Salvaged forager goes on to do 15 years work

Grassland contractors will sit up and take notice of this home-built 30 foot wide triple mower, built from a New Holland 1900 self-propelled forager which was retired 15 years ago.

The project was completed by West Wales contractor Graham Parkes, and the interesting part of the story is that this is still the mower he uses in his contracting business.

Riding shotgun on the machine soon illustrated for me why this mower is one of the best tools in the business.

The conversion took the thick end of a winter to accomplish on wet days and non-working weekends, and involved hiking the cab up and forward so as to get a drive shaft under it.

Then, the front part of the frame had to be re-engineered to make it sufficiently robust to take the weight of the three mower Claas unit. The mowers are so heavy that additional ballast is added over the back axle — necessary on the sloping fields of Pembrokeshire.

The completed machine is everything a driver could wish for. The hydostatic drive means the forward speed is independent of the engine rpm, so the mowing speed can be adjusted for conditions. The lever goes forward when conditions allow, and gets pulled back at headlands and when working short bouts. The sharp turning makes it easy to work around awkward pieces.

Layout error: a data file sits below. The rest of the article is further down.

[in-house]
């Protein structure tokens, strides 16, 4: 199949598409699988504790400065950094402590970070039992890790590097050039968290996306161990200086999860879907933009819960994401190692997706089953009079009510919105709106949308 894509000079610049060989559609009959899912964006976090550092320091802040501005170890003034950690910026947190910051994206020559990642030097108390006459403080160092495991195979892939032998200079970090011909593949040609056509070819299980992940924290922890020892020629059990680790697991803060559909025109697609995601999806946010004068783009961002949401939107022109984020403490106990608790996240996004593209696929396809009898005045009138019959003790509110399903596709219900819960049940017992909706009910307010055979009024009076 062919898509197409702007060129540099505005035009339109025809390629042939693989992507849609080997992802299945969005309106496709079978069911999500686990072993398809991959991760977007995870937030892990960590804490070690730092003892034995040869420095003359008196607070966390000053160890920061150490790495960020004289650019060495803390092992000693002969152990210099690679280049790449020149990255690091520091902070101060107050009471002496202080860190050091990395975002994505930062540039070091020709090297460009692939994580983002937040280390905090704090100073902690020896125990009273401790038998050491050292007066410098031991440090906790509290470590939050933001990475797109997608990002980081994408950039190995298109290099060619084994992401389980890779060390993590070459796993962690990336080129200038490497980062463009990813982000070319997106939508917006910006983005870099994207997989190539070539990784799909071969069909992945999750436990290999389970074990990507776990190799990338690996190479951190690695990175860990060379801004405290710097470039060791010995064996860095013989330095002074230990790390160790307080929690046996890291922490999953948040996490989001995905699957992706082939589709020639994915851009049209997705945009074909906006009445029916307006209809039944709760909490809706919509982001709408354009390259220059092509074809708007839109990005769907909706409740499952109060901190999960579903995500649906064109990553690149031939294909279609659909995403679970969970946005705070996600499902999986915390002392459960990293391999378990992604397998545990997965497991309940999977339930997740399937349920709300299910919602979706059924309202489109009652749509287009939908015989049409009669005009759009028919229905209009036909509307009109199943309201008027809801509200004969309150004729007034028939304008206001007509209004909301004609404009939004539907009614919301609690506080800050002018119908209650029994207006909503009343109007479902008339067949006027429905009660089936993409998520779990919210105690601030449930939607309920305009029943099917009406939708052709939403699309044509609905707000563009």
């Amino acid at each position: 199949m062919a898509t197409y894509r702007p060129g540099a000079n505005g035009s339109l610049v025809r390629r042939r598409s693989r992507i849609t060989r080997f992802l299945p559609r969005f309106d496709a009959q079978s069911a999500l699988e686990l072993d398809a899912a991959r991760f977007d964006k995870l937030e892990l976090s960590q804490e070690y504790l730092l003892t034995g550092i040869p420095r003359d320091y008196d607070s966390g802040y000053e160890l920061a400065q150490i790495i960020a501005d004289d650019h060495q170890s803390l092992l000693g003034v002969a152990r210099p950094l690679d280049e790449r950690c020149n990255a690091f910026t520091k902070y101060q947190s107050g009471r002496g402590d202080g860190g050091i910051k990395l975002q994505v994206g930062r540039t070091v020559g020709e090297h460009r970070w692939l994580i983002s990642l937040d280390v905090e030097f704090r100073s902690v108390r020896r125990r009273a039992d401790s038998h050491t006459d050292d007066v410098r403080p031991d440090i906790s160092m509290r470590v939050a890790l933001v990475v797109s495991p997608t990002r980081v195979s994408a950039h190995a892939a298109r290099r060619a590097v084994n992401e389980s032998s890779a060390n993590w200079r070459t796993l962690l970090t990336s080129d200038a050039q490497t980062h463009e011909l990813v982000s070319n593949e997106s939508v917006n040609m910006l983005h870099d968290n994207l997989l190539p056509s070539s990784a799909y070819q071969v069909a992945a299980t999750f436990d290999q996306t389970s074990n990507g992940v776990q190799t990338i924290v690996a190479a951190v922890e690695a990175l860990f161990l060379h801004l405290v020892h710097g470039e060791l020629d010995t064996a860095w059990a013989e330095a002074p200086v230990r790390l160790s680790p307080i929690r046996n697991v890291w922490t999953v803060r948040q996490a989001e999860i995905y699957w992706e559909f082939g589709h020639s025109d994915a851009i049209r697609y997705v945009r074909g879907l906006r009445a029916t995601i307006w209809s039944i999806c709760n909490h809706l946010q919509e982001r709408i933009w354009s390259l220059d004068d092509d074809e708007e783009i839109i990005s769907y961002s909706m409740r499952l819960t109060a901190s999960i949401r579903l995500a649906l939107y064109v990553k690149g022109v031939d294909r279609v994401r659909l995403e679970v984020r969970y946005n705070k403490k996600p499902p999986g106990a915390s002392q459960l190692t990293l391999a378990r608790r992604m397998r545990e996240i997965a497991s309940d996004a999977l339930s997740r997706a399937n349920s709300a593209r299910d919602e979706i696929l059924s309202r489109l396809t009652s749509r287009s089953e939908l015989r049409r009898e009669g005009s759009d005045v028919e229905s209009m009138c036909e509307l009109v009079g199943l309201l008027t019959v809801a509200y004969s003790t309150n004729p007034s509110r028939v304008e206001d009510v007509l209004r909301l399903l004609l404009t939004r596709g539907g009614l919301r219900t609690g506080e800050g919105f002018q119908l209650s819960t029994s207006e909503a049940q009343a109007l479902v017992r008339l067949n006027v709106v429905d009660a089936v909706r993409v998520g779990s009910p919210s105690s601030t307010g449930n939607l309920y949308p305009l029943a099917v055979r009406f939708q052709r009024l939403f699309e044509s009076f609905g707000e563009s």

Long lasting

Talk to farmers who would never make or adapt equipment and they’ll tell you that the home-built is never robust enough, and won’t last many seasons.

But from talking to farmer-builders, the impression is that this is far from true, and this mower proves the point, as it has done 15 heavy seasons so far, and looks good for many, many more.

The 250 horse power engine provides ample power, always a necessity with big mowers. The engineering is simple and non-electronic. The cost is highly competitive; the forager has a value which is little more than that of the engine inside it. So the mower unit becomes the main expense.

Retired forage harvesters such as the NH 1900 are not difficult to find, and have a number of possible uses. We recently described one which was converted into a self-propelled hedge trimmer, with the machine mounted on the front in a similar way. The hydrostatic drive was as useful in this application; the machine changed direction and speed quickly, and at the command on a single lever. No clutch dipping, and finding that when you slow down, the all-important revs drop in concert, reducing the quality of work and slowing hydraulic systems.

nReaders in Ireland can get in touch with me here in Wales through the Irish Examiner office with their news of innovations large and small (021-4802365 or farm.ed@examiner.ie).

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